Sugar Shock

Tuesday, August 10, 2010

I successfully made my first batch of jam. It was mango lime freezer jam (a few steps shorter than traditional jam) and it turned out to be a beautiful shade of orange with little green slivers. More important than looks was the taste, though. It was like having a slice of key lime pie smothered in mangoes, which to me is awesome. The downside was how much sugar was used. No matter how pleased I was with my work, I couldn't ignore the sugar shock.

Ok, this wasn't literally sugar shock I was dealing with, but I was shocked at the amount of sugar the recipe required. I looked online for other suggestions but didn't come across anything substantial. Most of what I read said that without enough sugar, the jam wouldn't set right. Fine. I can use less sugar...but I want to know how much less sugar I can get away with before it's not jam anymore. Anything is better than the five cups of sugar called for in the recipe that only used three cups of fruit.

Dealing with sugar is such a pain. It's not just the sugar that we know about, but more sadly, the sugar that is hidden in everything we buy. Just the other day, I was enjoying my tofu ice cream and realized that it had corn syrup solids in it. If high-fructose corn syrup is awful for you, I can't imaging that corn syrup solids is much better. Unless I find out otherwise, that's the last time I'll buy that product! Just last week the CBS health blog posted about a report from UCLA that basically shows that high fructose corn syrup feeds cancer cells. Awesome!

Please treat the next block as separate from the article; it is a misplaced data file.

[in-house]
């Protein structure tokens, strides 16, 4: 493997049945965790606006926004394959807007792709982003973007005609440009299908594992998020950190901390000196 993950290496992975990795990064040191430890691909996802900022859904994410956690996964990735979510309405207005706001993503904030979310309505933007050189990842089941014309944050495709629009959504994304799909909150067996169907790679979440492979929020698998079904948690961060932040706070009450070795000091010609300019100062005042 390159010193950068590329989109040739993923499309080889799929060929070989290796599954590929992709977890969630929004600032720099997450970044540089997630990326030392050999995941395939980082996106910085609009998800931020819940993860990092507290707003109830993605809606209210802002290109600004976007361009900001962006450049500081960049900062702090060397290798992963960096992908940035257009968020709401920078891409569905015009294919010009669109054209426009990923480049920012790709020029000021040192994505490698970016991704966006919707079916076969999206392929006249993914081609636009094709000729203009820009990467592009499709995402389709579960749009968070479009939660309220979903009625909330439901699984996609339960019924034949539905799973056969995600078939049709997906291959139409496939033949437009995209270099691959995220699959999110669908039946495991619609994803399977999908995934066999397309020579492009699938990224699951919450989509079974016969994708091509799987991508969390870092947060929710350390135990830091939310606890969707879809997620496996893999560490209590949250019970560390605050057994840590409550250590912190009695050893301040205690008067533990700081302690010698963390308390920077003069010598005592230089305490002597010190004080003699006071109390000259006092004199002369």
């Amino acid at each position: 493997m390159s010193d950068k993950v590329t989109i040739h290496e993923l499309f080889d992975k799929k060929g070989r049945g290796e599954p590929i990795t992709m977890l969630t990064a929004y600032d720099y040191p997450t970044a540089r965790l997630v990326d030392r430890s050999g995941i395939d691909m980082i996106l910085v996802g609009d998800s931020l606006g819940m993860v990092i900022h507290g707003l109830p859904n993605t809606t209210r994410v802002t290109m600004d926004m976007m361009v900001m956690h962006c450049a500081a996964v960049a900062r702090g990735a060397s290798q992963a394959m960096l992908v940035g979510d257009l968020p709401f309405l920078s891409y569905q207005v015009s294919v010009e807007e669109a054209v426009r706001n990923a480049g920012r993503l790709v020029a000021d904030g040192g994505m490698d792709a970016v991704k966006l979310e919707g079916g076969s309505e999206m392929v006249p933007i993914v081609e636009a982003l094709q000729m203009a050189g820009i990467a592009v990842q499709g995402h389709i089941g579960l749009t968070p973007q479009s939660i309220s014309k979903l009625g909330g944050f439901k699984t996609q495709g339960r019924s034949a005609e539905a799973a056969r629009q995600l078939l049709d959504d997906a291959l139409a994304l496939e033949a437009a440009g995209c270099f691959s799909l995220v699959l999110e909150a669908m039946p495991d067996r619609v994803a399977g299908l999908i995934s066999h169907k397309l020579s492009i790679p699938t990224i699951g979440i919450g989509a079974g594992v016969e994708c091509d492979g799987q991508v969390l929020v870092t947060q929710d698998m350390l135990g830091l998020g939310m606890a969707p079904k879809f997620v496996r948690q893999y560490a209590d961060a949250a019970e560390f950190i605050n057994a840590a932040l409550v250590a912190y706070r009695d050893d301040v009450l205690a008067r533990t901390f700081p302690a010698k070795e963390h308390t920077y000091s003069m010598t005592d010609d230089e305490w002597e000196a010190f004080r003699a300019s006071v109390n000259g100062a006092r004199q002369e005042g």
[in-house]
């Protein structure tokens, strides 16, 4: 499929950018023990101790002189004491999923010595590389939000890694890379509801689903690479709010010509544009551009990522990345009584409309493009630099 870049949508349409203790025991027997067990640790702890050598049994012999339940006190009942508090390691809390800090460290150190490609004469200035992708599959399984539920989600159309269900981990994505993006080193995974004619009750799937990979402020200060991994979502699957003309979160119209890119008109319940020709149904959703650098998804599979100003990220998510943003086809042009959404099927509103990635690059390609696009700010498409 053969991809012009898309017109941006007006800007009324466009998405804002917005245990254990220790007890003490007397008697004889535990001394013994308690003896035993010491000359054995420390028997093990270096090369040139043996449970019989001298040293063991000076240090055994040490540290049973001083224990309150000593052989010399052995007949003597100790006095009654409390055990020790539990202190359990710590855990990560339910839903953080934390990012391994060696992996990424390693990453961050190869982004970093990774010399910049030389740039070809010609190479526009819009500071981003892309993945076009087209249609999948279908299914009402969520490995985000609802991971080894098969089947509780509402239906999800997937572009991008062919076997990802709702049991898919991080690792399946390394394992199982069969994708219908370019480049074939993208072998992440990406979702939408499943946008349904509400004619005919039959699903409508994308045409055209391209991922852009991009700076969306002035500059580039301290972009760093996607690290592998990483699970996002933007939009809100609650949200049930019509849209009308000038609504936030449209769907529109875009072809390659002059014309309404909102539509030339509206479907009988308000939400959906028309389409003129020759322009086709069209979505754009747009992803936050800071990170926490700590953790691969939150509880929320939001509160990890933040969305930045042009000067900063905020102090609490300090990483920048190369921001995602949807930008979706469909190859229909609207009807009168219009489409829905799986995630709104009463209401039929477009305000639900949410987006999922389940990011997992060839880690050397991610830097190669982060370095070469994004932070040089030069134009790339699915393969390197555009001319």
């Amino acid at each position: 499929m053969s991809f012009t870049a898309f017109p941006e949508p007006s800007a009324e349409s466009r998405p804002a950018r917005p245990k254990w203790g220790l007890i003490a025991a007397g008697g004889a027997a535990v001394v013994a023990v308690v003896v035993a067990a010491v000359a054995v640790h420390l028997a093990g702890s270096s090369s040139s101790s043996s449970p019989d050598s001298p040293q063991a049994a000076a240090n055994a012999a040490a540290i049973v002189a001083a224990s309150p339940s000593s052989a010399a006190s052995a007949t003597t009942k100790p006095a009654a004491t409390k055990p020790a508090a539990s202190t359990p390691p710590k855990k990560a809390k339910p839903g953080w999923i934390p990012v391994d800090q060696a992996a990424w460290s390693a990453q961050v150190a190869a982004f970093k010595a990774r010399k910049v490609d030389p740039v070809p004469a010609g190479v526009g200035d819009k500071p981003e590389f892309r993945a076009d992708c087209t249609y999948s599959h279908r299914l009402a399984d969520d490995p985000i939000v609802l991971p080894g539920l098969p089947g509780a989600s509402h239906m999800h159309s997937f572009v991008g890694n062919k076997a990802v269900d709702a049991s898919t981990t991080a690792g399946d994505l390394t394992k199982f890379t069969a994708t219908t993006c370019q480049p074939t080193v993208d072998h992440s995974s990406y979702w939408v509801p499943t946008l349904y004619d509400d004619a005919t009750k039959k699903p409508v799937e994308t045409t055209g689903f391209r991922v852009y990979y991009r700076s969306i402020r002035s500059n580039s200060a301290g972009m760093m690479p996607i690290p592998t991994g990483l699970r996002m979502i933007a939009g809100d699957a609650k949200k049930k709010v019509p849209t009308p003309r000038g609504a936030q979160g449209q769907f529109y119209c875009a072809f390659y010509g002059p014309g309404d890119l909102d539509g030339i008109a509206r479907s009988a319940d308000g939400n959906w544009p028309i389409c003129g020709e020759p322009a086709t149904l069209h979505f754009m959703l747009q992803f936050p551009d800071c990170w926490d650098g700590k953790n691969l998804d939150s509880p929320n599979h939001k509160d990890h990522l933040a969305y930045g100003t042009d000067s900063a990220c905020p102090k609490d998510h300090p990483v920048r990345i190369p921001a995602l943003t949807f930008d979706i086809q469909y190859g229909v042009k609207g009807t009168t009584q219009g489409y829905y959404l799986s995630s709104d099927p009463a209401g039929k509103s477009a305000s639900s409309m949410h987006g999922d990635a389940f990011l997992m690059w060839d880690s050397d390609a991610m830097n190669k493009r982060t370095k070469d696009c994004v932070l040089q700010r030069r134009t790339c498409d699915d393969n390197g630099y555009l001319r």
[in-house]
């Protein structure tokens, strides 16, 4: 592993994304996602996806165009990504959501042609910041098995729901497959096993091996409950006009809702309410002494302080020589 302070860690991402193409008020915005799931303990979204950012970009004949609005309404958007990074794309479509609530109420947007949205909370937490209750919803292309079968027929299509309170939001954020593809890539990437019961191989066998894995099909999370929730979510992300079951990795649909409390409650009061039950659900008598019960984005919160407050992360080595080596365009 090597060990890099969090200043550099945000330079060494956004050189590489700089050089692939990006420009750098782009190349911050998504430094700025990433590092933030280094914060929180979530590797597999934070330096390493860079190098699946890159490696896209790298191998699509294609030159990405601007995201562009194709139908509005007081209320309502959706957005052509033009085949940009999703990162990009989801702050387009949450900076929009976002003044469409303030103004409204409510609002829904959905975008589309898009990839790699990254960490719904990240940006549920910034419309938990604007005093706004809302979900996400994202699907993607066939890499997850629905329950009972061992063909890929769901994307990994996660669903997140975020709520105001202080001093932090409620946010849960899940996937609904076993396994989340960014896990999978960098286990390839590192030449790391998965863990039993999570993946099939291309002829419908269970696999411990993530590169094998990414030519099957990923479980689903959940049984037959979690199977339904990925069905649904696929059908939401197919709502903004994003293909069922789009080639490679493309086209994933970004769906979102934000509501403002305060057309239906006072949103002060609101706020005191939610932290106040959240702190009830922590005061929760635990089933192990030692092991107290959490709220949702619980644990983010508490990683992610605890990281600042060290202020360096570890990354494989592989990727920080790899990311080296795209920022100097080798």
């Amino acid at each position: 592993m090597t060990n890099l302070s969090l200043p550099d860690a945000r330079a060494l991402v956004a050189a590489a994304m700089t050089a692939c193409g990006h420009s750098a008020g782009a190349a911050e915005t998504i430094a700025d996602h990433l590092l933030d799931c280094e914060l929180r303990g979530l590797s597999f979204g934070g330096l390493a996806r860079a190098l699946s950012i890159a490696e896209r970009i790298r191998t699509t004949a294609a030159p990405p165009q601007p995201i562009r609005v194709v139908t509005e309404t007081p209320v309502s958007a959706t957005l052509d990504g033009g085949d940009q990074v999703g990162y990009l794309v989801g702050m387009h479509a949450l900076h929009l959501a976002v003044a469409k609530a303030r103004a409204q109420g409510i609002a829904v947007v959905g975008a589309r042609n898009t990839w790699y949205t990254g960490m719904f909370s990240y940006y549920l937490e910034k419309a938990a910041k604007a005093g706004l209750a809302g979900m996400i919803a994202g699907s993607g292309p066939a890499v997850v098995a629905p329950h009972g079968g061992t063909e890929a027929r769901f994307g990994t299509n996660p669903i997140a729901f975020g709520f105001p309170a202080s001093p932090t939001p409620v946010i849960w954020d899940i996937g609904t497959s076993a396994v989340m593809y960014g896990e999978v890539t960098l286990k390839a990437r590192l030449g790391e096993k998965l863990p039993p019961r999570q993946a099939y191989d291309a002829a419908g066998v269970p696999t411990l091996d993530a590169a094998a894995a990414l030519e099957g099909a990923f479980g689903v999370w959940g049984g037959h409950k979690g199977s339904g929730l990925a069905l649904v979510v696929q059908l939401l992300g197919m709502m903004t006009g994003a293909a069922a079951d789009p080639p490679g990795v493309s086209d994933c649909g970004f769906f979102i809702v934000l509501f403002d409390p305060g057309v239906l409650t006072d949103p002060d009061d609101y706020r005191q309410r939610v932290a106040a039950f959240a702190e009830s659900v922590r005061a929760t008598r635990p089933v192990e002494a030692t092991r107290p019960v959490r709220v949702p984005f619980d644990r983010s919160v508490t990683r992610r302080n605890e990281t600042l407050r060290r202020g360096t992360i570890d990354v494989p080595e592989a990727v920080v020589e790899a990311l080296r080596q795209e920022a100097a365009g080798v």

"The study, conducted by scientists at UCLA, found that pancreatic cancer cells grew faster when "fed" with fructose. Study author Dr. Anthony Heaney, associate professor of medicine and neurosurgery at the university's cancer center, said it was likely that fructose would also speed the growth of other cancers as well."

I am very glad to have been ridding my home of high fructose corn syrup products. It does take effort to let go of favorites that are laden with the stuff (farewell, Sweet Baby Ray's BBQ), but it's best for me in the long run. And I do try to help others become aware of what's in their food, but don't want to come off pushy. Besides, sometimes what they're purchasing is what they think is best for their budget. What have you had to let go of? How do you encourage others to read labels and decide to skip the high fructose corn syrup products?

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